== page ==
• Assume that when execute is called, the chain of nodes will be alive until the entire computation is completed.

  • Return void, and assume that the user will retrieve a possible final result on their own.

Here's an example of a simple non-blocking computation using this model:

int out;
auto f = initiate([]{ return 1; })
            .then([](int x){ return x + 1; })
            .then([](int x){ return x + 1; })
            .then([&out](int x){ out = x; });

f.execute(world_s_best_thread_pool{});
std::this_thread::sleep_for(200ms); // Totally safe.

std::cout << out << "\n";

Changing node::execute is quite straightforward:

template <typename Scheduler>
void node</* ... */>::execute(Scheduler&& s) &
{
    s([this]
    {
        call_with_parent();
    });
}

You can try this out here on wandbox.org.

...sleeping? ...reference output parameters? ...really?

We can instead provide a .wait_and_get() method that properly waits until the computation chain is completely executed and returns the proper result value. We want this to seamlessly work with void, so we're going to require some helper type traits... since we don't yet have "regular void" (P0146) :(

struct nothing { };

template <typename T>
struct void_to_nothing { using type = T; };

template <>
struct void_to_nothing<void> { using type = nothing; };

template <typename T>
using void_to_nothing_t = typename void_to_nothing<T>::type;

Additionally, we need an utility that invokes a function object f and returns nothing instead of void:

template <typename F, typename... Ts>
decltype(auto) returning_nothing_instead_of_void(F&& f, Ts&&... xs)
{
    if constexpr(std::is_same_v<decltype(FWD(f)(FWD(xs)...)), void>)
    {
        FWD(f)(FWD(xs)...);
        return nothing{};
    }
    else
    {
        return FWD(f)(FWD(xs)...);
    }
}

We can now use void_to_nothing_t, returning_nothing_instead_of_void, and std::condition_variable to correctly wait and return:

template <typename Scheduler>
decltype(auto) node</* ... */>::wait_and_get(Scheduler&& s) &
{
    using result_type = void_to_nothing_t<decltype(call_with_parent())>;

    result_type out;
    std::atomic<bool> finished{false};
    std::condition_variable cv;
    std::mutex mtx;

    auto f = then([&](auto&& x)
                    {
                        out = FWD(x);

                        std::scoped_lock lk{mtx};
                        finished.store(true);
                        cv.notify_one();
                    });

    f.execute(s);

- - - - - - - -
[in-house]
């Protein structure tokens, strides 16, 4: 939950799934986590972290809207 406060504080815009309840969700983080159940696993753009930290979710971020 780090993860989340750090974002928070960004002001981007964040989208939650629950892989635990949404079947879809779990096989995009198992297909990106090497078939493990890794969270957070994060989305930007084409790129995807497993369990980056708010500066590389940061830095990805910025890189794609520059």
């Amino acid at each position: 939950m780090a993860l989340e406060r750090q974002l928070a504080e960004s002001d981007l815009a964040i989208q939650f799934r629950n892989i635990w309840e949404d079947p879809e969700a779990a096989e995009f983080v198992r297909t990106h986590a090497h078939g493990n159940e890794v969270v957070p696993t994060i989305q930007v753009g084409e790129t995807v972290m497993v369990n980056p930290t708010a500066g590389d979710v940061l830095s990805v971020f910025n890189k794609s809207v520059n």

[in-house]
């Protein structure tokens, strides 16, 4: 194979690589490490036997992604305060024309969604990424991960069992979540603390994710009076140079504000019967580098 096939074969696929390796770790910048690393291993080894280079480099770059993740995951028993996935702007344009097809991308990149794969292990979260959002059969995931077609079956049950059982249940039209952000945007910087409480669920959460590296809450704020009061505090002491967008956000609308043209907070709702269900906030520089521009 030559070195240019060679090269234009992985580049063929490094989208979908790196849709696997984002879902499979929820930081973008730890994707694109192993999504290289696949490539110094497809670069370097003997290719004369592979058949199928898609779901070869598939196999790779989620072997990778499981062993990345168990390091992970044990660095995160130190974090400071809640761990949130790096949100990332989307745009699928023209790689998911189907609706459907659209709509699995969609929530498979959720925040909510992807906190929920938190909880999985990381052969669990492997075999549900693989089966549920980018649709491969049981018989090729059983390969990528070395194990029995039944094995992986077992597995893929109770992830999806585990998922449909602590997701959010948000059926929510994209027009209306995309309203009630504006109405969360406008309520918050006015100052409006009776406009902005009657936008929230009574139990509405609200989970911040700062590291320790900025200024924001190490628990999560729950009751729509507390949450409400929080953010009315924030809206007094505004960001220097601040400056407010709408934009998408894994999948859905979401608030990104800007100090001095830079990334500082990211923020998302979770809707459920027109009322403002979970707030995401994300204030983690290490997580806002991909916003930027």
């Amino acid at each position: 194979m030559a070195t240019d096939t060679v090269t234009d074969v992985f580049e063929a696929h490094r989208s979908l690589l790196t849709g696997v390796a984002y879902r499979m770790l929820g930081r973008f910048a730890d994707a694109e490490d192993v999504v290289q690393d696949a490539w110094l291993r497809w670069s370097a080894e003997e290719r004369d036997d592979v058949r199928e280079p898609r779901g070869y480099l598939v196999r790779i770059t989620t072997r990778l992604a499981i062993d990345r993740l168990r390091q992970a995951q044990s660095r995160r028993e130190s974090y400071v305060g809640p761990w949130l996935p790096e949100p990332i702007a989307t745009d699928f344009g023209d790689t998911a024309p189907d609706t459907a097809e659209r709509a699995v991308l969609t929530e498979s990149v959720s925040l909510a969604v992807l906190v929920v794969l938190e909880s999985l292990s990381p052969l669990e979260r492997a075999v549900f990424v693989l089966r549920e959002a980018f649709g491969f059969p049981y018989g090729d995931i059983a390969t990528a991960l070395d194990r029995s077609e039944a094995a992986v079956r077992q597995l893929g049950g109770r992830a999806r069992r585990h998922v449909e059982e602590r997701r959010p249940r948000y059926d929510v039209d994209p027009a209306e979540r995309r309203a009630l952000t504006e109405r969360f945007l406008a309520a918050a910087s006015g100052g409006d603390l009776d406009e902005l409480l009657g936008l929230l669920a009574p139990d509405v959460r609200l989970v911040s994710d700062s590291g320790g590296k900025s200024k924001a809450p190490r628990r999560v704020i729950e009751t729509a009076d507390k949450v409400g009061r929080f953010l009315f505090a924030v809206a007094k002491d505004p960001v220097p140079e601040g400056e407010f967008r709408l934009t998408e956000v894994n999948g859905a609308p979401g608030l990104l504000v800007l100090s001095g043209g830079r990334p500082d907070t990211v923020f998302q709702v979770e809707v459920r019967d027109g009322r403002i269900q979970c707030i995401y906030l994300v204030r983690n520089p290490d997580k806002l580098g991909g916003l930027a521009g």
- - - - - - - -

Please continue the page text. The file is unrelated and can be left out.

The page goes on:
std::unique_lock lk{mtx};
    cv.wait(lk, [&]{ return finished.load(); });

    return out;
}

The wait_and_get member function is:

  • Computing the result_type of the computation chain and preparing an out buffer for the result value.

  • Attaching a continuation to *this, which fills the out result value buffer and signals a condition variable cv that we're finished. (This is basically a poor man's std::experimental::latch.)

  • Finally returning the value stored inside the out buffer.

Lastly, we need to change call_with_parent() to support nothing:

decltype(auto) call_with_parent()
{
    if constexpr(std::is_same_v<Parent, root>)
    {
        return returning_nothing_instead_of_void(as_f());
    }
    else
    {
        return returning_nothing_instead_of_void(as_f(), as_parent());
    }
}

Beautiful.

We can now easily use a non-blocking scheduler without using std::this_thread::sleep or ugly output parameters:

auto f0 = initiate([]{ return 1; })
            .then([](int x){ return x + 1; })
            .then([](int x){ return x + 1; });

std::cout << f0.wait_and_get(world_s_best_thread_pool{})
            << "\n";

auto f1 = initiate([]{ return 1; })
            .then([](int x){ return x + 1; })
            .then([](int){ std::cout << "void!"; });

f1.wait_and_get(world_s_best_thread_pool{});

You can fine the complete snippet here on wandbox.org or here on GitHub.

Oh, and here's also a godbolt.org session that proves that the only overhead is caused by threading/synchronization. If we revert to a synchronous single-threaded approach, everything is completely inlined.

This post has gotten longer than I wanted, so when_all(...) will have to be deferred to the next one... you can blame void for that! Thanks for reading!